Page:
Sunday, November 28, 2010

First sunday in Advent, Advent wreath and œbleskiver

 A tradition I remember from growing up in Denmark is that we always had œbleskiver on the first sunday in Advent, and to this tradition I have added the making of our wreath, I always had an advent wreath at home, but we rarely made it ourselves. I would traditionally also hang our advent bags today, yet being at my sisters house we have mixed our traditions up and will hang them on the first of December instead.
This morning bright and early the children and I set out to find some pine branches with which to make our wreath. Jack frost had come to visit in the night and everything looked as if it had been sprinkled with sugar.
It was a cold and lovely morning..
 In the afternoon we set out to make our wreath, the children always take part in the ceremony of creating the wreath, even if simply with their presence.
I make a very simple wreath, and make much the same kind every year.
I start with a grapevine base, and with green wire attach the pine branches and the little cups to hold the candles, I keep wrapping until the base is covered and the cups secured, then I add red silk ribbon around the candle holders and this year I added a few pinecones as well.  
This year the wreath will be our dining table center piece, although I really love to attach long red ribbons and hang it from the ceiling.
 As I mentioned, we light our first candle when we sit down to enjoy this Danish speciality called œbleskiver.
It is much like pancakes really, the batter is anyways, but it is cooked in one of these cast iron pans with 7 little holes in it, I actually got my pan in the states, perhaps it is traditionally used for something else here though, not sure?
Anyways, the batter is a mixture of butter milk 2 cups, flour 240 grams (I used half whole wheat pastry),
1/2 teaspoon baking powder, 2 Tbl sugar and one egg, the egg whites are beaten stiff and added last, then the batter rests for a half hour and is cooked in the hot pan with butter,
and turned with a knitting needle.
We then dip them in our homemade jam and in sugar, not very healthy, but very delicious!
 Then we light the first candle on our wreath, sit together around the fire
and the children can hardly believe that Christmas is almost here...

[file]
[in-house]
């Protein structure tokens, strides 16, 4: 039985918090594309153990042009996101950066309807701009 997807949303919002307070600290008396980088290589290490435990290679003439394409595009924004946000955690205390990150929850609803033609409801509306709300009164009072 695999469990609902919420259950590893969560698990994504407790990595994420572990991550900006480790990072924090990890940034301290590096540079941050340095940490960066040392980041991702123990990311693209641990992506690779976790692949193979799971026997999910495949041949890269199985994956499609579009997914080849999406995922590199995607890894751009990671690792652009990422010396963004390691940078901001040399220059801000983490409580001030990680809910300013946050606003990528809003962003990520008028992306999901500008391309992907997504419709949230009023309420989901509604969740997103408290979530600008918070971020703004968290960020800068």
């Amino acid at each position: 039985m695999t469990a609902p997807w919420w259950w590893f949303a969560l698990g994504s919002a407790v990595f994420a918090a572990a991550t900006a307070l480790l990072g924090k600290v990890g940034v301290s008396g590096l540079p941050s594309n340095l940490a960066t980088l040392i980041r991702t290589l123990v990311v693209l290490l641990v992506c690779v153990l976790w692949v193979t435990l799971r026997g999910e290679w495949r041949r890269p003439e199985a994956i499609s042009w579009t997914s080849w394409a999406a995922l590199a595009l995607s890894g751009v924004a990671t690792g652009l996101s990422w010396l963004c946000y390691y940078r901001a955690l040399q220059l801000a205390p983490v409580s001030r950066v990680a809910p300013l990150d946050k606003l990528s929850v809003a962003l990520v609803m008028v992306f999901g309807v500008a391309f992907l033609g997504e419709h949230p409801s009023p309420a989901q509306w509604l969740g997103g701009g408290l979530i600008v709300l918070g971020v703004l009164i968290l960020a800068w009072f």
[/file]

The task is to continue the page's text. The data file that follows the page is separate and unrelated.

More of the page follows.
~may you have a wonderful Christmas season~


  1. Oh yum. I ate these while I lived in denmark and we had a danish friend who used to make them here but none of our friends now own an aebleskiver pan. I hope your children loved them.

  2. oh i just love this! i want an aebleskiver pan - my mom has something like it from williams sonoma for "popovers." maybe that will work... i want an advent wreath so much and am not sure how i'm going to come up with one here in the caribbean... i'm going to make salt dough candle holders tomorrow and will look around for some good palm fronds perhaps... there are no craft stores here. i am almost finished with my advent bags and am very excited to start this tradition. my family is from germany, so lighting the candles for advent was something we always did too. i am very anxious to do things the way i want when we move back to the states....

  3. The advent wreath turned out great! Very lovely! Kerri

  4. The frost photo and light shining through the branches are amazing! And those little pancakes look delicious! Your wreath is gorgeous too! I need to find those candle holder... We always use egg cartons, but they don't look so great!

  5. It's beautiful Christina, I made mine from Palm leaves this year! Elizabeth said she wanted to make one like the one you did last year, she remembered. Love the little hat for Kaleena,, I have yet to see a post of your amazing crocheted hats! Love to the babies.

  6. Obleskiver is not unknown here. Actually, I knew a restaurant called that very thing and specializing in it - in Salt Lake City. So the pan was probably made expressly for this purpose. I want to make a wreath like this. I just need to remind myself - next time I am young and planting trees around the house we have built, to use firs instead of spruces.


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